Learning Center > Using Sketchpad > Getting Started Tutorials > Pythagorean Theorem

# Pythagorean Theorem: Iterate a Construction

In this tutorial, you’ll construct a right triangle and use a custom square tool to investigate squares on the sides of the right triangle.

## Set Up Your Tool Folder Sketchpad allows you to designate a Tool Folder—a repository of Sketchpad documents with custom tools—that is always available to you. 1.

In a new sketch, press and hold the Custom tools icon. If Example Tools appears in the menu, you or someone else has already designated a Tool Folder and you don’t have to do anything else.

If Example Tools does not appear in the menu, choose Choose Tool Folder from the menu and designate a folder (or add a new one using New Folder) as your Tool Folder. Make sure that Create Example Tools document in chosen Tool Folder is checked and click Choose.

2.

Press and hold the Custom tools icon. Without releasing, move the cursor to Example Tools in the Tool Folder section of the menu. You will see the eight custom tools that come with Sketchpad. You will use the Square Given Two Vertices tool in this tutorial. If you’ve completed Tutorial 8—Square Constructions, you can now save that sketch into your Tool Folder and have easy access to your own custom square tools!

Now you’ll construct a right triangle as you did in Tutorial 2—Properties of Shapes. 3.

Construct a segment. 4.

Select the segment and one endpoint and choose Construct | Perpendicular Line. 5.

Construct a point on the perpendicular line. 6.

Select only the line and choose Display | Hide Perpendicular Line. 7.

Connect the three vertices. 8.

Apply the drag test—drag the different parts of your triangle and make sure it behaves like a right triangle.

## Use Your Square Tool Now you’ll construct squares on each side of your right triangle and investigate their areas.  9.

Press and hold the Custom tools icon and choose a Square tool. Click one vertex of the right triangle and then another. A square appears.

If the square appears inside the right triangle, choose Edit | Undo and then click the two vertices in the opposite order.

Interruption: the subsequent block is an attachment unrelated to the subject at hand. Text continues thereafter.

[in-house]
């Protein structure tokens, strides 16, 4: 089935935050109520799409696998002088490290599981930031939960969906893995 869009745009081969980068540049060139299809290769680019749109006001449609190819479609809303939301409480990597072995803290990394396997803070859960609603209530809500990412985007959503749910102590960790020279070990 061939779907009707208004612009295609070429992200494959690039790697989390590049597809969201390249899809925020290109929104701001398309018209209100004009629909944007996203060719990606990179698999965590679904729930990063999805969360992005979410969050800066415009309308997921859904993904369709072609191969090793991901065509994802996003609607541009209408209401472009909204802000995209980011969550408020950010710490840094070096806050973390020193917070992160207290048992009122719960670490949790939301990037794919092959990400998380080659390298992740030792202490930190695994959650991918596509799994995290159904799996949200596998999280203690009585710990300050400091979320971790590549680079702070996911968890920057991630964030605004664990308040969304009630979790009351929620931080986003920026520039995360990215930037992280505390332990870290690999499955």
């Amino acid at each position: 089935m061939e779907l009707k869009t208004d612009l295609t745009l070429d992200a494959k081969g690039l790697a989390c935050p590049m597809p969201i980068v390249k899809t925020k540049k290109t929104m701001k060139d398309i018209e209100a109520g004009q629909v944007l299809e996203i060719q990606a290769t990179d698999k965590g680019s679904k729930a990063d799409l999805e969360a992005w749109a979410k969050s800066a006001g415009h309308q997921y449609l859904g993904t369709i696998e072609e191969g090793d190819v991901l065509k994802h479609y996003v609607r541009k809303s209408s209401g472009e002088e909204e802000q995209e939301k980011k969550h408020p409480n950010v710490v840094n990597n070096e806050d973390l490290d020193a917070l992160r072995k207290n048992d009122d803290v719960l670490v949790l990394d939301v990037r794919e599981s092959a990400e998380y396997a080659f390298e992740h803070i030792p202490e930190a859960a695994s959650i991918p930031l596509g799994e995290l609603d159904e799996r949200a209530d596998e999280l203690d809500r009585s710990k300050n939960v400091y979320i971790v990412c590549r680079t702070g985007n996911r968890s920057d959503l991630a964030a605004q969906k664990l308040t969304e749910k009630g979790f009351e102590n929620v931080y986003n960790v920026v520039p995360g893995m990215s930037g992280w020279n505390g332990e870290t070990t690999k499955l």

10.

Construct squares on the other two sides of the right triangle. All three squares should sit on the outside of the triangle. 11.

Click in empty space to deselect all objects. Select the three square interiors and choose Measure | Areas.

Now you’ll find the sum of the areas of the two smaller squares.

12.

Choose Number | Calculate to open Sketchpad’s Calculator.

13.

Click one of the two smaller area measurements in the sketch to enter it into the Calculator. Then click the + key, click the other smaller area measurement in the sketch, and click OK.

14.

Drag the vertices of your right triangle. How does the sum of the areas of the two smaller squares compare to the area of the larger square? 15.

This property is called the Pythagorean theorem. Use a caption with Hot Text to state this theorem using proper mathematical vocabulary.

## Construct a Pythagorean Tree To iterate an action is to repeat it some number of times. In geometry, an iteration uses an operation performed on one set of geometric objects to produce a new set of objects that share the same relationship. You’ve just constructed squares on the three sides of a right triangle. You’re now going to iterate this right-triangle construction to produce a tree-like construction whose branches contain smaller and smaller copies of your triangle and three squares.

16.

Choose File | Document Options and add a blank page to your document. 17.

Use a custom tool to construct a square ABCD that’s controlled by the two bottom points A and B (dragging either point changes the size of the square). Label the vertices.  18.

Select CD and choose Construct | Midpoint. Label the midpoint E.

19.

Select in order points E and C and choose Construct | Circle by Center+Point.

20.

Select in order point C, point D, and the circle. Choose Construct | Arc on Circle.

21.

Select the circle (not the arc) and choose Display | Hide Circle. 22.

Construct a point F anywhere on the arc. 23.

Construct sides CF and DF. Why is ΔDFC a right triangle? 24.

Select the arc and point E and hide them. 25.

Select points A and B and choose Transform | Iterate. Click, in order, on points D and F to map points A and B to points D and F. In the Structure pop-up menu, choose Add New Map and map points A and B to points F and C. Click Iterate.

26.

You should now have squares and right triangles growing off the legs of your original right triangle. Drag point F to wave the tree’s branches. 27.

Add branches to the tree by selecting any part of the iterated image and pressing + on your keyboard. Press to remove branches.

## Explore More

28.

Construct a general triangle and use your custom Square tool to construct squares on all three sides of the triangle. Find the areas of three squares. Compute the sum of two of the areas, and then drag the vertices. What does the triangle look like when the sum is greater than the third area? What does it look like when the sum is less than the third area? How could you use an angle measurement to confirm your observations?